Bad Things Come in Threes
USS Jacksonville, currently in Portsmouth Naval Shipyard for an overhaul, suffered another small fire earlier this week. Luckily, no one was hurt. This makes the third one for them in this overhaul; I discussed the earlier ones here and here. After the last fire, I said this:
I predict a lot of training on fire safety and extra work for the shipyard workers and crew. Normally, if you have one safety violation, there's a little extra training, everybody's more vigilant for awhile, and everyone goes on with their lives. However, when you have a second occurrence of the same type, this means, to Sub Force higher-ups, that: 1) Your training the resulted from your first accident wasn't effective in preventing a recurrence; 2) Your internal monitoring programs were not effective enough to determine that your training wasn't effective; and 3) You now need to have Group and Squadron personnel come down (or up, in this case) to watch you constantly to make sure your training and internal monitoring procedures are effective. My theory is that the Sub Groups did that mostly to make the corrective actions painful enough that noone wants to go through them again; if desire to avoid personal injury isn't enough, then desire to avoid more Group and Squadron monitor watches may be a more effective deterrent to continued unsafe behavior.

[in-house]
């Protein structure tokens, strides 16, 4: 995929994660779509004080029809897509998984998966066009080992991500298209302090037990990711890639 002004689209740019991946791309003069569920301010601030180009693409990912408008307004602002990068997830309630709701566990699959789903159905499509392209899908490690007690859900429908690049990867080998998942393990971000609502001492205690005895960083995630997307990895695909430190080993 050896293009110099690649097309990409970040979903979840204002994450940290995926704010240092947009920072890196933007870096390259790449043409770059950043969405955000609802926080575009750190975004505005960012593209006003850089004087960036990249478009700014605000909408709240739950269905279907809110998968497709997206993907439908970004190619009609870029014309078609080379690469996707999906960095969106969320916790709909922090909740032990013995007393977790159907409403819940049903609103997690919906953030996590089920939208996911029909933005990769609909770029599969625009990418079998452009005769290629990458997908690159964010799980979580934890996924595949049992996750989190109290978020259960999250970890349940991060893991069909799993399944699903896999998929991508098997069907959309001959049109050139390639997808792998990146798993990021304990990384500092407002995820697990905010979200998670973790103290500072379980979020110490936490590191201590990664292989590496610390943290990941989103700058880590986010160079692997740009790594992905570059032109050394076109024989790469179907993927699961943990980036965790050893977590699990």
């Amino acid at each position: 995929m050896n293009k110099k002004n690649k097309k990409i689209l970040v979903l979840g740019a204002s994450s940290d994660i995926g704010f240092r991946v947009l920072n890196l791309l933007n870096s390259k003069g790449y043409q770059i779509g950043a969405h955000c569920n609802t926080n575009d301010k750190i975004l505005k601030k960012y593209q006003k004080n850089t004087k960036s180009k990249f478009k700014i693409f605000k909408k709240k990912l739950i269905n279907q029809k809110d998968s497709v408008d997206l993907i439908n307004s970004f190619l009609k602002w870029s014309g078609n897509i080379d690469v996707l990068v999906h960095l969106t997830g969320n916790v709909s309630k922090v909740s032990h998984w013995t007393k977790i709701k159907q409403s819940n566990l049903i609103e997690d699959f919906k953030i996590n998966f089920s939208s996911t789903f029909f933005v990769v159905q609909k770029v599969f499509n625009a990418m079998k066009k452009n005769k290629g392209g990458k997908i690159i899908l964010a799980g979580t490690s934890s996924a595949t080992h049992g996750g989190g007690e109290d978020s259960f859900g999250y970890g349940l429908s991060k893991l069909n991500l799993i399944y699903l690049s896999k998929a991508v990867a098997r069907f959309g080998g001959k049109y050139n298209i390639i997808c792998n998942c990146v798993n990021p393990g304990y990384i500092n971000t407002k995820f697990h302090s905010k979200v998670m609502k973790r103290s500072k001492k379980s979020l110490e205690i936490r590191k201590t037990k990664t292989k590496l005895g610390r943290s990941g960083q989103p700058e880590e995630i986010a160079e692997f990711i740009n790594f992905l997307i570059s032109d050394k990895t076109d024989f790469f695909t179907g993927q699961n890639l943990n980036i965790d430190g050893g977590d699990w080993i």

While I'd love to be back on a submarine, I don't think I'd want to be on this one for the next month or so...